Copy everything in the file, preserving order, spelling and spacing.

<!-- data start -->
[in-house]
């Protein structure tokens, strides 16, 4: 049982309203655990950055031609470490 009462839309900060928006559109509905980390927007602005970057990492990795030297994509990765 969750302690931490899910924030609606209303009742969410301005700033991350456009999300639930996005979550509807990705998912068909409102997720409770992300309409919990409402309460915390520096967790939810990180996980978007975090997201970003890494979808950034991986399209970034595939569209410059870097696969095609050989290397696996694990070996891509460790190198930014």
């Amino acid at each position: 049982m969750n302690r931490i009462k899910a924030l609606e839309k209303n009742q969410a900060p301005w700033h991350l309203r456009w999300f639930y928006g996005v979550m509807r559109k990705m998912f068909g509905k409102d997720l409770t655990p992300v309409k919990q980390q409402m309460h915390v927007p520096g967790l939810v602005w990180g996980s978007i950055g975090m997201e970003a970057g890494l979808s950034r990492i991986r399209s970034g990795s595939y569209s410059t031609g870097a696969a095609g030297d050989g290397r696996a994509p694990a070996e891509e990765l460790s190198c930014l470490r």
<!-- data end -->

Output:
[in-house]
């Protein structure tokens, strides 16, 4: 049982309203655990950055031609470490 009462839309900060928006559109509905980390927007602005970057990492990795030297994509990765 969750302690931490899910924030609606209303009742969410301005700033991350456009999300639930996005979550509807990705998912068909409102997720409770992300309409919990409402309460915390520096967790939810990180996980978007975090997201970003890494979808950034991986399209970034595939569209410059870097696969095609050989290397696996694990070996891509460790190198930014």
């Amino acid at each position: 049982m969750n302690r931490i009462k899910a924030l609606e839309k209303n009742q969410a900060p301005w700033h991350l309203r456009w999300f639930y928006g996005v979550m509807r559109k990705m998912f068909g509905k409102d997720l409770t655990p992300v309409k919990q980390q409402m309460h915390v927007p520096g967790l939810v602005w990180g996980s978007i950055g975090m997201e970003a970057g890494l979808s950034r990492i991986r399209s970034g990795s595939y569209s410059t031609g870097a696969a095609g030297d050989g290397r696996a994509p694990a070996e891509e990765l460790s190198c930014l470490r």